An analysis of global equities published last week by Barclays analysts Ian Scott, Dennis Jose, CFA, and Joao Toniato, Ph.D. says there is room for a further rise in 2014, and that there is “little evidence of QE-inspired excesses.”

Global stocks under-pinned by fundamentals

The Barclays analysts project global real GDP growth of 3.4% and global industrial production growth of 4.9% in 2014. The report says this acceleration in growth will seek to close a large output gap still in place due to slowing global output over the past three years.

This economic growth is likely to boost forward earnings by 11% in a situation where current valuations are at best lined up with long-term averages, making a strong case for global equities to appreciate further next year.

“Key measures of value currently sit close to their long-run averages, suggesting an agnostic set of expectations regarding the outlook for earnings and discount rates,” say Barclays’ strategists Ian Scott, Dennis Jose and Joao Toniato in their analysis. “…It is difficult to find evidence of exuberance in current equity prices. So, while it is tempting to view super loose monetary policy as a key driver of the market’s recovery, we disagree and suggest stocks are supported at current levels by fundamentals,” they continue.

European and Emerging Markets lead in return expectations

Europe (Ex-UK) could generate total returns of up to 24% in 2014 while Emerging Markets are not far behind at 22%, as per the region-wise global returns table shown below:

1-global-return-forecasts European Equity

Why Barclays is overweight on Europe

Low valuations resulting from “misplaced risk aversion,” and bullish EPS growth projections make European equities attractive, according to Barclays. U.S. investors, in particular, have already moved to take advantage of this, buying ~$81B worth of European stocks this year through August. This was the heaviest buying since 1992/93.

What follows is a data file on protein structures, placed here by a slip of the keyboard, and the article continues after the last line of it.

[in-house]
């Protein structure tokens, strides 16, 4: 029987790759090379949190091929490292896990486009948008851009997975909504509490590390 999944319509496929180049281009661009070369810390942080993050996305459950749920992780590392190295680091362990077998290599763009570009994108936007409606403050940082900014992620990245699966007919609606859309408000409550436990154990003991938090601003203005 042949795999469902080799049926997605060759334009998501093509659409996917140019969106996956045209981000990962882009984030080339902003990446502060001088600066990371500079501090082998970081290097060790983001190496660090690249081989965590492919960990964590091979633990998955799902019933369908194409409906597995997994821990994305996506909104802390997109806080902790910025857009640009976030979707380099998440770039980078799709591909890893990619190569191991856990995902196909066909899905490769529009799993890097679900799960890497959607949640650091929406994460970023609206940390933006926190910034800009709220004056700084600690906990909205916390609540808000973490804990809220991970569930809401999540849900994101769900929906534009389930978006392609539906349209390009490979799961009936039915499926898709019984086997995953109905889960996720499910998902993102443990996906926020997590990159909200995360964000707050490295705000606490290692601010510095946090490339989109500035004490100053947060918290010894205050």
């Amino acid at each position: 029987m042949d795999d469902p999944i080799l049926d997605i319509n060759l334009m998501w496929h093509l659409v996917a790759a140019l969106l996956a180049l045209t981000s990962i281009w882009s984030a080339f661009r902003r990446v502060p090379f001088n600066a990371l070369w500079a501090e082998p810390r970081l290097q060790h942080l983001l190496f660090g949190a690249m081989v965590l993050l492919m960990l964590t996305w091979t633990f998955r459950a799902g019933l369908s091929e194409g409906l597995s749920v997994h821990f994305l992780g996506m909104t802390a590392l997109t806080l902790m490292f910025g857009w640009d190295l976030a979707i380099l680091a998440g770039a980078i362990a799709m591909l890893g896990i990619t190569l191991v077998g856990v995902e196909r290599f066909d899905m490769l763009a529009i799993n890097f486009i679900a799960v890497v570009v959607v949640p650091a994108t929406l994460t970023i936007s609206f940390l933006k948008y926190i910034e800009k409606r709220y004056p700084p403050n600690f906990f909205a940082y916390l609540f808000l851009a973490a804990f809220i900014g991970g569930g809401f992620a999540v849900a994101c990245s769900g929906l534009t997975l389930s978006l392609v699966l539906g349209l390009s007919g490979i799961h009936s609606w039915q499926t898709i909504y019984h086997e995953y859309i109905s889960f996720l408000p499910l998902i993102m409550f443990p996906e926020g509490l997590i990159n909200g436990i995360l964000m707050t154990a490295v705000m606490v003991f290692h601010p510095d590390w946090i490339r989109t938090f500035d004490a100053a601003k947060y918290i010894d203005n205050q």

“We suspect that this transatlantic move towards European stocks is still in its infancy. In addition to the valuation discount, we expect European earnings growth to improve in 2014,” say the Barclays strategists. “After several difficult years, we suspect that a turn up in EPS growth will be seen as a very positive development and usher in expectations of further improvements to come.”

Emerging Markets: Period of outperformance ahead

Four factors create an investment case for equities in emerging markets.

  • Higher risk premia compared to developed markets
  • Downwards earnings revisions may now be over
  • Forward EPS growth to pick up
  • Price to Book Multiples now at 2008 trough levels (see chart below)

2-em-multiples European Equity

Sentiment: The fly in the ointment

The Barclays strategists sound a note of caution, however.  Market sentiment has been running high, and the U.S. Investors’ Intelligence Survey shows there are 40% more bulls than bears, versus 13.4% at end-August. Of more predictive value, however, is the ‘bears’ reading, with only 16% saying they were bears. “Since the beginning of 2009, when there have been less than 18% bears, the market has been lower six months later on each occasion,” points out the Barclays team.

3-sentiment-bears European Equity